Results tagged “Variety” from critical difference
My friend Tim keeps a spreadsheet listing the details of every concert he's been to since the early '80s -- or is it the late '70s? Either way, it's very "High Fidelity," but with an emphasis on the Grateful Dead that Nick Hornby's own spreadsheet probably wouldn't own up to.
When I find myself at a concert, it tends to be with Tim, and it tends to have been his idea. Likewise, when he finds himself at the theater, it's because it was my idea.
So there we were the other night at the Public, for a LAByrinth Barn Series reading of Padraic Lillis' "Lights Up on the Fade Out," when we spotted a woman in a fuchsia "Where the Wild Things Are" t-shirt, Maurice Sendak's characters swinging in a line across her chest.
I confess that I was not a huge fan of "Where the Wild Things Are" when I was small. It didn't take up residence in my heart until I was older, in high school, babysitting for Stephanie and Billy, my favorite little kids down the street. Once I'd roared my terrible roars, gnashed my terrible teeth, rolled my terrible eyes and shown my terrible claws along with a couple of spectacularly adorable moppets doing the same, I couldn't not love Sendak's book.
I almost wrote "Sendak's tale" there, but it truly isn't the tale as much as it is his telling of it, in words -- which repetition soldered into my memory decades ago -- and pictures.
So Spike Jonze and Dave Eggers' movie adaptation? Not so attractive to me. I feel about it the way I feel about the movie of "Atonement," which I haven't seen and won't see: I don't want a movie to mess with what's already in my head. If the Narnia movies had come out back when I was nine years old and as enraptured by the books as I was unaware of their Christian imagery, I wouldn't have wanted to see those, either.
And the Variety review of "Where the Wild Things Are" that just popped into my inbox? I don't even want to read that.
My militant opposition to the very idea of this movie is monstrously closed-minded, I know, and maybe intellectually inconsistent, too, given that I once owned a Max doll and a couple of Wild Thing dolls, and have been known to give Maxes and Wild Things (and the book, of course) as gifts to children in my life. But the dolls, three-dimensional though they are, are faithful to Sendak's drawings. The faces, the legs, the toes: The details are from his pen.
Still, at least the movie was made with Sendak's blessing. When Tim and I noticed the woman in the t-shirt the other night, he told me a story about a Dead show years ago, where he'd run across a guy selling "Let the wild rumpus begin" shirts. "It's 'start,'" Tim told him. "'Let the wild rumpus start.'" No, no, the guy insisted; it's "begin."
Sigh. People who trample on intellectual property: You just can't trust them with the details.
If nothing else, Jonze and Eggers will get that line right.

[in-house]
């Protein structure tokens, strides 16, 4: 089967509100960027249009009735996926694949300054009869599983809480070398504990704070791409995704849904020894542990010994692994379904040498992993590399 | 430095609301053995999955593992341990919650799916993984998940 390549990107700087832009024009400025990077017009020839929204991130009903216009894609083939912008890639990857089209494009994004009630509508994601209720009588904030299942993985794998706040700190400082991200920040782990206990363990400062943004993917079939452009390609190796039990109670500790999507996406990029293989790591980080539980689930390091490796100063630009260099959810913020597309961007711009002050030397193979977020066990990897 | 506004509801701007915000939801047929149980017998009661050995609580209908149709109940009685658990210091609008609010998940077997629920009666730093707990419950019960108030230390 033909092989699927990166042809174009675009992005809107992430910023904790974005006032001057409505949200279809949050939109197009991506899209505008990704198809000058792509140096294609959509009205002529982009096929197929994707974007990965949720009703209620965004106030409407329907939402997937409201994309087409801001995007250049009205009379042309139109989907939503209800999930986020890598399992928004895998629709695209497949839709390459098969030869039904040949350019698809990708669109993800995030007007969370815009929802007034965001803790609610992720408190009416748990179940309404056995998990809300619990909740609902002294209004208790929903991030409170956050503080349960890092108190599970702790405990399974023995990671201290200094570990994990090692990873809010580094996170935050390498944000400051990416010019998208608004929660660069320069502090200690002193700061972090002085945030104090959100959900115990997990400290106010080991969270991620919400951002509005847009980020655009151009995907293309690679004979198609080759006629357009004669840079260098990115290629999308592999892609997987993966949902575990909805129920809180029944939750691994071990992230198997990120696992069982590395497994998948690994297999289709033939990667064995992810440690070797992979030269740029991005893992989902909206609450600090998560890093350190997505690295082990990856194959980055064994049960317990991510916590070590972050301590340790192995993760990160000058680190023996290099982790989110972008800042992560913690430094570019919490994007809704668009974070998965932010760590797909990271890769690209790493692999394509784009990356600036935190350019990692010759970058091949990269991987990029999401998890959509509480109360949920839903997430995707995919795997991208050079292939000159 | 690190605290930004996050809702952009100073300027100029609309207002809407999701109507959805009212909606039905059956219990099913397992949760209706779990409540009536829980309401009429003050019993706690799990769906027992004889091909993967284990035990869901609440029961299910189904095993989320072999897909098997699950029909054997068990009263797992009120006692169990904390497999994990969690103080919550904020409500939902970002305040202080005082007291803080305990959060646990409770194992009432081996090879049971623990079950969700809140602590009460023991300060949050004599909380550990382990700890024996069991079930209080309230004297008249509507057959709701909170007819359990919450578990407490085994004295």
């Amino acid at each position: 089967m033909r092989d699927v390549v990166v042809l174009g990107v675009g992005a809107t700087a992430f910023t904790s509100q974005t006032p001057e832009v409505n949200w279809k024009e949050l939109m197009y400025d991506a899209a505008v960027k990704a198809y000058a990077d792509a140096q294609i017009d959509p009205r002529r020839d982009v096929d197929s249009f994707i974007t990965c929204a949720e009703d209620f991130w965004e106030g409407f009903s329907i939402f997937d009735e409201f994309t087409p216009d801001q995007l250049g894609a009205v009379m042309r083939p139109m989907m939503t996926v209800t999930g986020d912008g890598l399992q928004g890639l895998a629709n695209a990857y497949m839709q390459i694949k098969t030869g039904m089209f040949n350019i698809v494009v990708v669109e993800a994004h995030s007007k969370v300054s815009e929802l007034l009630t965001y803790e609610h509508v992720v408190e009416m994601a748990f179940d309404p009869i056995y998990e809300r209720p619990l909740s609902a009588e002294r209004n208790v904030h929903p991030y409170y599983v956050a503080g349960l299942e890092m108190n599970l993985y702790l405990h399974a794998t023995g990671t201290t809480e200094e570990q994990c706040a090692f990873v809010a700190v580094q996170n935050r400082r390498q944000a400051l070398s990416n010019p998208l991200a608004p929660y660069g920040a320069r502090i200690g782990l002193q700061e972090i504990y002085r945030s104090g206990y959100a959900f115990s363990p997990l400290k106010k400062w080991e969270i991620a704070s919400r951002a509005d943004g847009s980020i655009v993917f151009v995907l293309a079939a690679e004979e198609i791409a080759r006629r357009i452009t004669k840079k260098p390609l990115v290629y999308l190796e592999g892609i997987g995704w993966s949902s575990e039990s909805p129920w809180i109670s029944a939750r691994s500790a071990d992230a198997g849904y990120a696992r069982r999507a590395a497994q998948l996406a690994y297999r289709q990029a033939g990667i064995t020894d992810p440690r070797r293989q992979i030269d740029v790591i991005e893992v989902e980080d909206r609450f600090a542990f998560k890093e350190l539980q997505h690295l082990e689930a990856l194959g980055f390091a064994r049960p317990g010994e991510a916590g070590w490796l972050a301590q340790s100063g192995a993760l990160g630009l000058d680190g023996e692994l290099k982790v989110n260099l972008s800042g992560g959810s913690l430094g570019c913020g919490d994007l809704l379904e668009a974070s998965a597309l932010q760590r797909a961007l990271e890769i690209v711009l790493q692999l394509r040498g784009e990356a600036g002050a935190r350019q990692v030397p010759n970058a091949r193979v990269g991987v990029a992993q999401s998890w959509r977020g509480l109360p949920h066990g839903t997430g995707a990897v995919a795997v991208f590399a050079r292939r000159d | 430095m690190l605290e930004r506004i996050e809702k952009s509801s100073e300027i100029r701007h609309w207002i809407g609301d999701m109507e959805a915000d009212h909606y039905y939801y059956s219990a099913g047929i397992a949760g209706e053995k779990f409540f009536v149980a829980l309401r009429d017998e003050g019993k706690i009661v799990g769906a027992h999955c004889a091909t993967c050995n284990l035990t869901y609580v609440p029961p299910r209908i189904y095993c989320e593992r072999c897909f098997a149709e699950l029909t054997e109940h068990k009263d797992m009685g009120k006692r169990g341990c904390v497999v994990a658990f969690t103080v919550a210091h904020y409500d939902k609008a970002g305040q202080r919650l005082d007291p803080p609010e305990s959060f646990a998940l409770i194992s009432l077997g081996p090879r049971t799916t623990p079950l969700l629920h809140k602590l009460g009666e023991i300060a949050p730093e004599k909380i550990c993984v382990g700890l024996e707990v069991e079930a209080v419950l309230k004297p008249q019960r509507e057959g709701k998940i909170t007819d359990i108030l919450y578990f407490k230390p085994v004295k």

Starting Monday, Broadway box office and attendance figures should be looking considerably brighter, whether or not there's any real boost to sales or audience size. That's because, as Variety reports, the Broadway League this week adopted a new method of tallying those numbers: one that, barring a substantial decline, will put them in a rosy light.
Sales figures will represent "gross gross" sales as opposed to net gross, which subtracts credit card transaction fees from the total. Attendance will be reported as total attendance rather than paid attendance, which does not count comped ducats.
The League takes over as sole disseminator of those numbers, which used to come from theater owners as well.
The new method of calculation nearly ensures that the 2009-10 season's sales totals will dwarf those from 2008-09, though there's no true parallel between the two sets of numbers. Even more pointless would be any comparison between total-attendance figures in 2009-10 and paid-attendance figures, which the League reported in 2008-09 and previous years. As the industry group well knows, it's far more pleasant to say that a play is packing them in than to admit that a healthy-looking house is heavily papered -- not exactly a rarity on Broadway, where paid attendance has been declining. Given that, it would seem to be in the League's interest to muddle the accounting.
Much of the theatrical press, accustomed to juxtaposing a given week's Broadway totals with the numbers from the same week a year before, probably can be counted on to keep doing exactly what they've been doing. In the process, they'll likely report increases that may or may not be borne out by the facts. The same goes for stories on season-to-season figures.
"Making the switch to gross gross and total attendance would put the Broadway numbers more in line with tallies from the film industry, according to [the League's] Charlotte St. Martin," Variety explains.
That's the same film industry that benefits from a credulous press' faithful weekly reports of ever-bigger box-office earnings -- numbers that are highly likely to grow as long as the industry keeps raising ticket prices, and as long as the population keeps expanding.
But no matter what the film industry does, this switch is a cynical move on the part of Broadway, especially coming off a season whose debatable financial success the League spun so brilliantly. In a tough financial climate that doesn't promise to get easier anytime soon, and at a moment when even the biggest media outlets are devoting ever fewer resources to real reporting, let alone arts reporting, Broadway has made its robustness vastly harder to evaluate. Should the industry fall into trouble, the kind of trouble about which one might wish to alert the media, it may come to regret this brand of obfuscation.